Manhattan Judge throws out lawsuits from bereaved family members who claim the George Washington Bridge is a ‘suicide magnet’ – and says jumpers determine their own fate
- In 2017 jazz singer Lael Feldman, 24, and architect Andrew Donaldson, 49, committed suicide in separate incidents at the George Washington Bridge
- Their families filed $40million and $100million lawsuits respectively afterwards
- They claimed the bridge between New Jersey and New York is a ‘suicide magnet’
- Manhattan Judge Arlene Bluth recently threw out the lawsuits saying jumpers make the bridge dangerous for themselves
- She said: ‘The wrongful death action claimed here did not arise because of a dangerous condition on the bridge’
- In September 2017 Port Authority set up metal fences to stop the suicides
- In 2017 there were a total of 15 suicides from the bridge
A Manhattan judge has thrown out two lawsuits that claim the George Washington Bridge in New York is dangerous after 15 people jumped to their deaths there last year.
The heartbroken families of jazz musician Lael Feldman, 24, and Freedom Tower architect Andrew Donaldson, 49, who both committed suicide from the bridge in 2017, sued Port Authority this year.
They claimed saying that the George Washington bridge is a ‘suicide magnet’ and the city didn’t do enough prevent people from taking their own lives there.
However, Manhattan Supreme Court Judge Arlene Bluth recently threw out the cumulative $140million suits saying no one is to blame but the jumpers themselves.
A Judge threw out two cumulative $140million lawsuits against the George Washington Bridge, which connects New York and New Jersey, filed by the families of two individuals who committed suicide there
In 2017 jazz singer Lael Feldman, 24, (left) and architect Andrew Donaldson, 49, (right) committed suicide in separate incidents at the George Washington Bridge. Their families sued Port Authority afterwards calling the bridge a ‘suicide magnet’
‘A dangerous condition cannot be created simply because someone makes it dangerous for himself,’ Bluth wrote according to the New York Post.
‘Most property owners have no idea about the mental state of the people who traverse their properties. They cannot be held liable because someone makes the tragic decision to take his own life,’ she added.
Judge Arlene Bluth said tossed out the lawsuits saying: ‘The wrongful death action claimed here did not arise because of a dangerous condition on the bridge’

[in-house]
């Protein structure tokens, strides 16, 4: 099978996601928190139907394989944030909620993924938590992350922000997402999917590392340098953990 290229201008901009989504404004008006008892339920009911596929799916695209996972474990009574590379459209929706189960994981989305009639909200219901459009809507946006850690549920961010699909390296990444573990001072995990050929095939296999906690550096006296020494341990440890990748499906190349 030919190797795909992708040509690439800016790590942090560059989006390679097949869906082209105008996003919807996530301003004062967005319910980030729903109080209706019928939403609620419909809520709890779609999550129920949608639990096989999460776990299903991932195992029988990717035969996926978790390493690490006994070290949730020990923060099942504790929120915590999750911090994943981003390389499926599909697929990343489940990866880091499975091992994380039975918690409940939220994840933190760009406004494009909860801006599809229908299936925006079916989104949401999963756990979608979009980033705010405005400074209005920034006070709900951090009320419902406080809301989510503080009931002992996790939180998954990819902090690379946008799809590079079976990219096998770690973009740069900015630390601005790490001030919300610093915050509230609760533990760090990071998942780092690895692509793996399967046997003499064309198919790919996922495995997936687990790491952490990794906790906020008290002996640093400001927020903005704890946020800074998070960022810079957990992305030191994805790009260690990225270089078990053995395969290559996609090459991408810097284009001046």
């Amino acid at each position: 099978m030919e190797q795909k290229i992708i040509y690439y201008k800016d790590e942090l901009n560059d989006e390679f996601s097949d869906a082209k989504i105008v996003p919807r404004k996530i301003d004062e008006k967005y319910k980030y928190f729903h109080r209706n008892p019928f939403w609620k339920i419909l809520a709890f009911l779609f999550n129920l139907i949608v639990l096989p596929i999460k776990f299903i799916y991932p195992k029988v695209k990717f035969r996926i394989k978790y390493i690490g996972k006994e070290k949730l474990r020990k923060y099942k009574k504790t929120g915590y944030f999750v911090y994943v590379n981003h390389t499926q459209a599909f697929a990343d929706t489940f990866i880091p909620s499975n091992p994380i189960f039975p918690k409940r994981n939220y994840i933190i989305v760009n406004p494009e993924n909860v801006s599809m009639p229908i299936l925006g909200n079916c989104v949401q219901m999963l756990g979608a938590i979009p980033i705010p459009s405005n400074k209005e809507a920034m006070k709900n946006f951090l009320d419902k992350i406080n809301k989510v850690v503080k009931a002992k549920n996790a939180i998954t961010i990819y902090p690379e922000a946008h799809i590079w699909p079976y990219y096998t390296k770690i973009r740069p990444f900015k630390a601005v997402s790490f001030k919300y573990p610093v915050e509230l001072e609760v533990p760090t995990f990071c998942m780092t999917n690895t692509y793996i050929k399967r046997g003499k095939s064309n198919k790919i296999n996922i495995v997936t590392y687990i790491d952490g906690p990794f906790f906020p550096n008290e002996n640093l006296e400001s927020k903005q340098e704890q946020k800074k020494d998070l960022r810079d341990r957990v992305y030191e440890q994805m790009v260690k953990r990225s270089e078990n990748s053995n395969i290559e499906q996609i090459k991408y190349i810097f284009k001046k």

Feldman struggled with depression for years and had several other suicide attempts before her body was found in the Hudson River on July 31, 2017.
Donaldson, a prominent architect, was 49 when he jumped from the bridge, which connects upper Manhattan and New Jersey, on July 27, 2017. He left behind his wife and two young daughters.
Feldman and Donaldson were two of the five deaths that took place from the bridge during a five-week period in July and August 2017.
After the string of alarming suicides, Port Authority installed a temporary metal fence and netting system in September 2017 on the bridge.
In 2017 there were a total of 15 suicides from the bridge and cops made a total of 68 suicide saves from there, according to the New York Times.
In the lawsuits, Feldman and Donaldson’s families cited a 2012 ruling where a judge ruled that upstate Ithaca created ‘an unreasonably dangerous condition by failing to install safeguards’ on the Thurston Avenue Bridge.
The bridge was notorious as a place where Cornell University students committed suicide.
Despite the case, Bluth ruled that some bridges and other prominent areas should have anti-suicide measures, but it was not compulsory.
‘[A] pedestrian cannot create a dangerous condition by running across Park Avenue without the walk sign and hold the city liable, or jump in front of a subway train and hold the transit authority liable,’ she wrote.
‘The wrongful death action claimed here did not arise because of a dangerous condition on the bridge,’ she added in the Donaldson decision, ending their $40million suit. The Feldmans sued for $100million.
‘The cause of action rose out of Mr. Donaldson’s decision to jump off the bridge and commit suicide,’ Bluth said.
‘To hold otherwise would require property owners to assess the ways people might attempt to commit suicide on their property and implement preventative strategies or face potential liability…This Court will not impose that burden,’ she added.
The Feldmans and Donaldsons are yet to comment on the court decision.